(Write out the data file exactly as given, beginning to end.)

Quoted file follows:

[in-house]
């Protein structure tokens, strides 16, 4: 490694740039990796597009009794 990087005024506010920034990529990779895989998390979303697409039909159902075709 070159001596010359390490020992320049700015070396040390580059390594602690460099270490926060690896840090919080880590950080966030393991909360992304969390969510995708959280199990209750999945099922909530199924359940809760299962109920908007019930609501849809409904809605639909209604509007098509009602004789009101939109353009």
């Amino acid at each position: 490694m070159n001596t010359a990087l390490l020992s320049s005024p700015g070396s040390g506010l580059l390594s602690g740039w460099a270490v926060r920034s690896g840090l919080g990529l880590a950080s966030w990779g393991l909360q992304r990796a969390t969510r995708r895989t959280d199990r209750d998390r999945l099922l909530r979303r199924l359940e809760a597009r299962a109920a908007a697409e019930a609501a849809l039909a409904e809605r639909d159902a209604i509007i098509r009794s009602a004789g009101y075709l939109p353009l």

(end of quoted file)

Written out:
[in-house]
């Protein structure tokens, strides 16, 4: 490694740039990796597009009794 990087005024506010920034990529990779895989998390979303697409039909159902075709 070159001596010359390490020992320049700015070396040390580059390594602690460099270490926060690896840090919080880590950080966030393991909360992304969390969510995708959280199990209750999945099922909530199924359940809760299962109920908007019930609501849809409904809605639909209604509007098509009602004789009101939109353009």
């Amino acid at each position: 490694m070159n001596t010359a990087l390490l020992s320049s005024p700015g070396s040390g506010l580059l390594s602690g740039w460099a270490v926060r920034s690896g840090l919080g990529l880590a950080s966030w990779g393991l909360q992304r990796a969390t969510r995708r895989t959280d199990r209750d998390r999945l099922l909530r979303r199924l359940e809760a597009r299962a109920a908007a697409e019930a609501a849809l039909a409904e809605r639909d159902a209604i509007i098509r009794s009602a004789g009101y075709l939109p353009l």